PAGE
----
March 31, 2011 Reading Time: 2 minutes

The discussion in monetary institutions is becoming increasingly relevant in economics. How to deal and avoid financial crisis is an important issue. The recent financial crisis showed that economics might not be as suited to foresee and deal with these problems as the theory seems to suggest. This analysis requires a benchmark in the same way the study of market uses a “perfect competition” or “unregulated market” as a guide in the analysis. Unregulated banking, or free banking, is the analogous benchmark for money and banking. The free banking discussion, however, is not new in the discipline.

Some expositions, for example, can be found in Adam Smith’s Wealth of Nations (Book II Chapter II) and in Mises’ The Theory of Money and Credit (1912), as well as in the old debate in the nineteenth century between the Currency School, Banking School and the Free Banking School. However, the free banking alternative may have started to be left aside during the debate between Hayek and Keynes during the 1930s. The free banking alternative was not raised as the debate took place in the context of the Great Depression and was not grounded on purely theoretical considerations, but centered on the specifics of the Great Depression. This debate strongly affected the evolution of economic theory and monetary policy for many years to come. One wouldn’t be too far by stating that while microeconomics is neoclassical based macroeconomics is Keynesian based, that one can do one or the other without paying too much attention to the other. Even though microeconomics could be bridges that are being tried to be constructed between the two worlds, they are still to different structures rather than two faces of the same coin.

In 1950 Hayek moved to the University of Chicago and started to work on other topics, his place as a protagonist in the business cycle debate was filled by Milton Friedman. Friedman, however, employed the Keynesian tools to build his counter-arguments. But in Keynesian tools there is no place for free banking, on the contrary, there is an active role for central banking and fiscal spending. The result was a Keynesian macroeconomics, with Keynesian based economic indicators and no place for free markets in money and banking. One would now ask what is that the central bank should do rather than ask if it should be there in the first place. The result of using Keynesian tools to counter-argue Keynesianism was the casting aside of the free banking alternative.In simple words, the model had no space for such a system.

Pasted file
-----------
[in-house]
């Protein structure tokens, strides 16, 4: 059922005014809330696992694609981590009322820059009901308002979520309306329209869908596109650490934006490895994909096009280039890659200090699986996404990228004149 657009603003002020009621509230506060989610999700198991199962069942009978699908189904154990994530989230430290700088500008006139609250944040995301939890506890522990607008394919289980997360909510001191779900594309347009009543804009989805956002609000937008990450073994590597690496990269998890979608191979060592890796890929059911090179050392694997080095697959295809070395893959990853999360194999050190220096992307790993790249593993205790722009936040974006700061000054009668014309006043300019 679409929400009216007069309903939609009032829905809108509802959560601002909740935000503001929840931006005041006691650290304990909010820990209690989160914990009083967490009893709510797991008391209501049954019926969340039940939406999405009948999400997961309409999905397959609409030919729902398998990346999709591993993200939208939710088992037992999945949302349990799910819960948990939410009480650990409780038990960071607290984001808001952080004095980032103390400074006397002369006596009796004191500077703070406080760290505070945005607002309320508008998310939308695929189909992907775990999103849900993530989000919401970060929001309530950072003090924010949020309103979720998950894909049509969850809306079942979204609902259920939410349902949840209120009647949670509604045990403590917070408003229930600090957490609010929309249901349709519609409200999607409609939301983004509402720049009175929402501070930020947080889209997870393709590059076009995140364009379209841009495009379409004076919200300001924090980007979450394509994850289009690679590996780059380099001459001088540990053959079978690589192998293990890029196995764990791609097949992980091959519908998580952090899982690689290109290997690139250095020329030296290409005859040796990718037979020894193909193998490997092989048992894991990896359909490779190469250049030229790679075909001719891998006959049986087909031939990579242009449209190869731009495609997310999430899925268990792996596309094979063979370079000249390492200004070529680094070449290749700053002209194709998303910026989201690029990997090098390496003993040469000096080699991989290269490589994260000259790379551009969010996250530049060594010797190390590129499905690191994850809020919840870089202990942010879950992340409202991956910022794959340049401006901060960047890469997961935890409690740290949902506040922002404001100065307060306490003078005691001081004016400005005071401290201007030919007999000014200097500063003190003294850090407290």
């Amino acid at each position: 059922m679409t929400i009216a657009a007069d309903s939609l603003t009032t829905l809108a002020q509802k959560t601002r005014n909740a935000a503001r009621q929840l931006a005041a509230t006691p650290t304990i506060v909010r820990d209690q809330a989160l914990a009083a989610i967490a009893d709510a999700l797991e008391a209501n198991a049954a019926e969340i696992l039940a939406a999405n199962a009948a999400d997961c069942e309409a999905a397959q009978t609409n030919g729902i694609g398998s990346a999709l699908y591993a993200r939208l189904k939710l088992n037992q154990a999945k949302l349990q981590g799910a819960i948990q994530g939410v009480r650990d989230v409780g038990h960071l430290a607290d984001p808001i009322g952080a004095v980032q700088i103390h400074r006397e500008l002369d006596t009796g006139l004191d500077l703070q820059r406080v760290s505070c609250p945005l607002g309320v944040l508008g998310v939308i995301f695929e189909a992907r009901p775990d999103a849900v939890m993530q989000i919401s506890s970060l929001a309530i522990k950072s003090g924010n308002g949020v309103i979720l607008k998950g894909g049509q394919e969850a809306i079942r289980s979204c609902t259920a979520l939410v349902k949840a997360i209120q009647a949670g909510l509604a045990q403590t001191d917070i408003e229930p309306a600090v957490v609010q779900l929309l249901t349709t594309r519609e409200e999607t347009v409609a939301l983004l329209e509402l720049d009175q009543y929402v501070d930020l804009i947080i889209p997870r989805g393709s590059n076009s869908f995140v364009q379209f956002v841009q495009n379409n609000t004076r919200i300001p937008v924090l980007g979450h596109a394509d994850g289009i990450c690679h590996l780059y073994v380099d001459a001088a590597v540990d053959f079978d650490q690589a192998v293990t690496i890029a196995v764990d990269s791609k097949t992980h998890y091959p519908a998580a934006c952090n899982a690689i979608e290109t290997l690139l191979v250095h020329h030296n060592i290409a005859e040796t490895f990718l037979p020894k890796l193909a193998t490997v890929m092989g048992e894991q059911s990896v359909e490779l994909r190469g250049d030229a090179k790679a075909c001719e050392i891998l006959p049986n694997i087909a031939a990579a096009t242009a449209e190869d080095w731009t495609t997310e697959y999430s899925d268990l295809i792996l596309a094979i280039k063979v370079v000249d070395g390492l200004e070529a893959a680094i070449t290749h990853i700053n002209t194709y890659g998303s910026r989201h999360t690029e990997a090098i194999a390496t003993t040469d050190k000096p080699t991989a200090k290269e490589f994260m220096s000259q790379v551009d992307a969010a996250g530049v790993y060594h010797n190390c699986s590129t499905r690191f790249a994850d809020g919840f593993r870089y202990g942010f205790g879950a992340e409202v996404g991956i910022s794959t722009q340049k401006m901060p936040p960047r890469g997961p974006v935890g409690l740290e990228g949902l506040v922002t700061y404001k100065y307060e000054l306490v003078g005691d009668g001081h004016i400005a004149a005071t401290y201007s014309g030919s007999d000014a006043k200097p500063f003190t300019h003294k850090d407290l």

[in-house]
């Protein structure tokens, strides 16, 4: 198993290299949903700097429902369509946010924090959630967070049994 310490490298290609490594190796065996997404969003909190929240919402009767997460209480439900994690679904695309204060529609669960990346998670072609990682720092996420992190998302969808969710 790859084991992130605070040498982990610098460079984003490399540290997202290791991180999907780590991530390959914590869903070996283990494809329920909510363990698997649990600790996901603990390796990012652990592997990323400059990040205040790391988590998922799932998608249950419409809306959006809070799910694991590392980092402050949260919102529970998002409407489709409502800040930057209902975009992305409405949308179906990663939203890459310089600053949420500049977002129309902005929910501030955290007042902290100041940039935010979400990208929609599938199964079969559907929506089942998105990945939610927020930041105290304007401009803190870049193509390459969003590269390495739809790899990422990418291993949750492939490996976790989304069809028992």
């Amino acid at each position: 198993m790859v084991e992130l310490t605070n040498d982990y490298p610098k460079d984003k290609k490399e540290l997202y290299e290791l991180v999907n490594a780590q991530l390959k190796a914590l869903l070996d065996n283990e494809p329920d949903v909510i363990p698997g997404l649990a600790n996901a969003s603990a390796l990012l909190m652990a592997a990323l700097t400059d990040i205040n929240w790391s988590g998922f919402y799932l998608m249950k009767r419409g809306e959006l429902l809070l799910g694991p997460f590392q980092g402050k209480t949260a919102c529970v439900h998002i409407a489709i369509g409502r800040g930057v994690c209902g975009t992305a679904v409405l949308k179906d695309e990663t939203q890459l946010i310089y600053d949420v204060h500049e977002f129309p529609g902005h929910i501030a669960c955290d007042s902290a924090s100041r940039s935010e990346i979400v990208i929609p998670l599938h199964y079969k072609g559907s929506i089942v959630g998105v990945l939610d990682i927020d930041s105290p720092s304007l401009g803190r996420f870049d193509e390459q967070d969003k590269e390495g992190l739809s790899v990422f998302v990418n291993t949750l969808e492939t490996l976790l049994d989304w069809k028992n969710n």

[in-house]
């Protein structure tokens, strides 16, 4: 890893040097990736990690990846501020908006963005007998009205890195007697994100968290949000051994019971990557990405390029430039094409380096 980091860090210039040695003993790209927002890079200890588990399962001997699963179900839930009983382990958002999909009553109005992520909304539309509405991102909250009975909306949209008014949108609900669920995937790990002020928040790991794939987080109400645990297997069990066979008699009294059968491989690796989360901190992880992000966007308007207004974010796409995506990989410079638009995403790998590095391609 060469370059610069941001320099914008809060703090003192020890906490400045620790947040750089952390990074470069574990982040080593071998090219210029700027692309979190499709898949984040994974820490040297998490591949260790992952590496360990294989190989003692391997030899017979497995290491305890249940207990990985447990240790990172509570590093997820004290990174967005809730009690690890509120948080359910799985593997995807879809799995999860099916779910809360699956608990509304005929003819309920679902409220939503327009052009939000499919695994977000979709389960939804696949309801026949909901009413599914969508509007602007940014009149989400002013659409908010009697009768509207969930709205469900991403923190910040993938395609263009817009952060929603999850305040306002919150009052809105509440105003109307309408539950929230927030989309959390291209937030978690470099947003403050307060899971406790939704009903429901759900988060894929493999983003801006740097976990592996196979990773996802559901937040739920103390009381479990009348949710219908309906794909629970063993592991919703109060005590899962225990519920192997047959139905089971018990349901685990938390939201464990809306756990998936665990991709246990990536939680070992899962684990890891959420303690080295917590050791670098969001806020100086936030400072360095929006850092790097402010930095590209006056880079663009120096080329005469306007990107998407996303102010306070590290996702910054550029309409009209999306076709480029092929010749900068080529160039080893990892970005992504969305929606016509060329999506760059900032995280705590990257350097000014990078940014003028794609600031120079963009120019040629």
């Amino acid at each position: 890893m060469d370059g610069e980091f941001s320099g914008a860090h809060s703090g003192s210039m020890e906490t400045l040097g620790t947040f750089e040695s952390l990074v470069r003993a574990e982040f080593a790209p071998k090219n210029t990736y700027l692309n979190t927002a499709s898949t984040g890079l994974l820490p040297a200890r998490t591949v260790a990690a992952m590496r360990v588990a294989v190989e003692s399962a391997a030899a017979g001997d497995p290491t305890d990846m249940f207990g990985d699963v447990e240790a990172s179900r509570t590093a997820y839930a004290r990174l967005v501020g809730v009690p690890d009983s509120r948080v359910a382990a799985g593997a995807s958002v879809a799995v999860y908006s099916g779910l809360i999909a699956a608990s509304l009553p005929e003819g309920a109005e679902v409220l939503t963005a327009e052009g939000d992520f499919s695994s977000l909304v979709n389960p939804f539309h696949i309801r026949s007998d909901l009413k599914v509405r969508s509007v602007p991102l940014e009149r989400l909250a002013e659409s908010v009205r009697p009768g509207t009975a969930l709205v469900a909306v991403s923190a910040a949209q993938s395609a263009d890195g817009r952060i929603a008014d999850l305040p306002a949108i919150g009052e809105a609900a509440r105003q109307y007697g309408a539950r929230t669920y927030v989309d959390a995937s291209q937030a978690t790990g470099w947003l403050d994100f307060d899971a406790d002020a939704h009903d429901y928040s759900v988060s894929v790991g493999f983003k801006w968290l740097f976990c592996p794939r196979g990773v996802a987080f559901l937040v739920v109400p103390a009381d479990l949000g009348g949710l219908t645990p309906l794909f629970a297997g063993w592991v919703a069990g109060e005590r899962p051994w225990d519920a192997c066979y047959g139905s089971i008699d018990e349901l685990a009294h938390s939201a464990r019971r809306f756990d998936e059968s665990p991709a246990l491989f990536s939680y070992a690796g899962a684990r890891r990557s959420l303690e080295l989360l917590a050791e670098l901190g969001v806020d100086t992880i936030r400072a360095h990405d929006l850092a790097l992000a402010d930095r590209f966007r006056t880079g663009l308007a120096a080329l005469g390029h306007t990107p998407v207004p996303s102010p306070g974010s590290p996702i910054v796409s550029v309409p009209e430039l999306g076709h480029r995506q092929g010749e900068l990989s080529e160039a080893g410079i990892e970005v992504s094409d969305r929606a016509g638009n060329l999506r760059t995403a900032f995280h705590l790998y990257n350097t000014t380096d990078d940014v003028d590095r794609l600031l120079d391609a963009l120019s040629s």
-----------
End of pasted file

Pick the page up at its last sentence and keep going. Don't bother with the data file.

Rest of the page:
As long as the problem of monetary institutions is relevant, a comparative analysis including free banking becomes relevant. There are three, rather than two, alternatives in the debate: rules, discretionality or market competition. The study of sound monetary institutions requires us to think outside the box of the model and entertain different alternatives and study their stability and relative benefits and costs to the presence of a centralized monetary authority.

Even though the free banking alternative has been out of scene for a long time, recent work shows that government involvement in banking carries more costs and monetary instability than an unregulated banking can achieve, even though free market is not perfect. The lack of attention on the case of free banking responds more to methodological issues in the monetary debate than to problems in the system. As such, the study of unregulated banking can bring us closer to sound money.

Nicolas Cachanosky is a doctoral student in economics at Suffolk University, as well as a previous Sound Money Essay Contest winner.

Image by nuttakit /

Nicolás Cachanosky

Dr. Cachanosky is Associate Professor of Economics and Director of the Center for Free Enterprise at The University of Texas at El Paso Woody L. Hunt College of Business. He is also Fellow of the UCEMA Friedman-Hayek Center for the Study of a Free Society. He served as President of the Association of Private Enterprise Education (APEE, 2021-2022) and in the Board of Directors at the Mont Pelerin Society (MPS, 2018-2022).

He earned a Licentiate in Economics from the Pontificia Universidad Católica Argentina, a M.A. in Economics and Political Sciences from the Escuela Superior de Economía y Administración de Empresas (ESEADE), and his Ph.D. in Economics from Suffolk University, Boston, MA.

Dr. Cachanosky is author of Reflexiones Sobre la Economía Argentina (Instituto Acton Argentina, 2017), Monetary Equilibrium and Nominal Income Targeting (Routledge, 2019), and co-author of Austrian Capital Theory: A Modern Survey of the Essentials (Cambridge University Press, 2019), Capital and Finance: Theory and History (Routledge, 2020), and Dolarización: Una Solución para la Argentina (Editorial Claridad, 2022).

Dr. Cachanosky’s research has been published in outlets such as Journal of Economic Behavior & Organization, Public Choice, Journal of Institutional Economics, Quarterly Review of Economics and Finance, and Journal of the History of Economic Thought among other outlets.

Get notified of new articles from Nicolás Cachanosky and AIER.